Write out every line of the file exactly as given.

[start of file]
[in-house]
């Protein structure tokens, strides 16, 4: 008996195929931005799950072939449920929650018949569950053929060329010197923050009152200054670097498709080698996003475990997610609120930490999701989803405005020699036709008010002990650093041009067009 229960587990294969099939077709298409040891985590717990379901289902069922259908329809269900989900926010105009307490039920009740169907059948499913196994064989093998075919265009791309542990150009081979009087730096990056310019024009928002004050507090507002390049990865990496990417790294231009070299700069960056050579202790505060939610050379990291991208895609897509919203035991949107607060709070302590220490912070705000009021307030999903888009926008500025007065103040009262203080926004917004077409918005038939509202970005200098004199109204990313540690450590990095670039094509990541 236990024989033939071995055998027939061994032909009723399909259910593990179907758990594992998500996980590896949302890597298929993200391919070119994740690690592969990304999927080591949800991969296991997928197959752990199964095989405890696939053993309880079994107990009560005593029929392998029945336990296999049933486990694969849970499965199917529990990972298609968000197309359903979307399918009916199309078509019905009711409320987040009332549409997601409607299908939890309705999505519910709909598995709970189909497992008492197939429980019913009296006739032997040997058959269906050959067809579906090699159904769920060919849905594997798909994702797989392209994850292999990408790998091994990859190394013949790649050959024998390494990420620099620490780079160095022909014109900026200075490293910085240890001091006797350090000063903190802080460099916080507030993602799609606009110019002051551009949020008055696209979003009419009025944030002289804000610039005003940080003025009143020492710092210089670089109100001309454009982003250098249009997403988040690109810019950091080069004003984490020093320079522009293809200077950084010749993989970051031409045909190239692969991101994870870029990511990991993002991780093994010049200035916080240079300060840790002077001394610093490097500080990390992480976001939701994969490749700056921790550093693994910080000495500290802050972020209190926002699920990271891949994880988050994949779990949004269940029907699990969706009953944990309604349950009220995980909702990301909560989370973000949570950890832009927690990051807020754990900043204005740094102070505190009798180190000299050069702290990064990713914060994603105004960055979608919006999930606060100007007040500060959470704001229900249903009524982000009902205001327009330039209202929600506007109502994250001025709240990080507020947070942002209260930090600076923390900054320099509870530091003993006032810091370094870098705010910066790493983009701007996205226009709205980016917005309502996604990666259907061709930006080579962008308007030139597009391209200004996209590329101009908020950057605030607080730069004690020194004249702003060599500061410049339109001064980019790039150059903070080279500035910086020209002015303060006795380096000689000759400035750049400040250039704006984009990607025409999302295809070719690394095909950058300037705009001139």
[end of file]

[in-house]
């Protein structure tokens, strides 16, 4: 008996195929931005799950072939449920929650018949569950053929060329010197923050009152200054670097498709080698996003475990997610609120930490999701989803405005020699036709008010002990650093041009067009 229960587990294969099939077709298409040891985590717990379901289902069922259908329809269900989900926010105009307490039920009740169907059948499913196994064989093998075919265009791309542990150009081979009087730096990056310019024009928002004050507090507002390049990865990496990417790294231009070299700069960056050579202790505060939610050379990291991208895609897509919203035991949107607060709070302590220490912070705000009021307030999903888009926008500025007065103040009262203080926004917004077409918005038939509202970005200098004199109204990313540690450590990095670039094509990541 236990024989033939071995055998027939061994032909009723399909259910593990179907758990594992998500996980590896949302890597298929993200391919070119994740690690592969990304999927080591949800991969296991997928197959752990199964095989405890696939053993309880079994107990009560005593029929392998029945336990296999049933486990694969849970499965199917529990990972298609968000197309359903979307399918009916199309078509019905009711409320987040009332549409997601409607299908939890309705999505519910709909598995709970189909497992008492197939429980019913009296006739032997040997058959269906050959067809579906090699159904769920060919849905594997798909994702797989392209994850292999990408790998091994990859190394013949790649050959024998390494990420620099620490780079160095022909014109900026200075490293910085240890001091006797350090000063903190802080460099916080507030993602799609606009110019002051551009949020008055696209979003009419009025944030002289804000610039005003940080003025009143020492710092210089670089109100001309454009982003250098249009997403988040690109810019950091080069004003984490020093320079522009293809200077950084010749993989970051031409045909190239692969991101994870870029990511990991993002991780093994010049200035916080240079300060840790002077001394610093490097500080990390992480976001939701994969490749700056921790550093693994910080000495500290802050972020209190926002699920990271891949994880988050994949779990949004269940029907699990969706009953944990309604349950009220995980909702990301909560989370973000949570950890832009927690990051807020754990900043204005740094102070505190009798180190000299050069702290990064990713914060994603105004960055979608919006999930606060100007007040500060959470704001229900249903009524982000009902205001327009330039209202929600506007109502994250001025709240990080507020947070942002209260930090600076923390900054320099509870530091003993006032810091370094870098705010910066790493983009701007996205226009709205980016917005309502996604990666259907061709930006080579962008308007030139597009391209200004996209590329101009908020950057605030607080730069004690020194004249702003060599500061410049339109001064980019790039150059903070080279500035910086020209002015303060006795380096000689000759400035750049400040250039704006984009990607025409999302295809070719690394095909950058300037705009001139």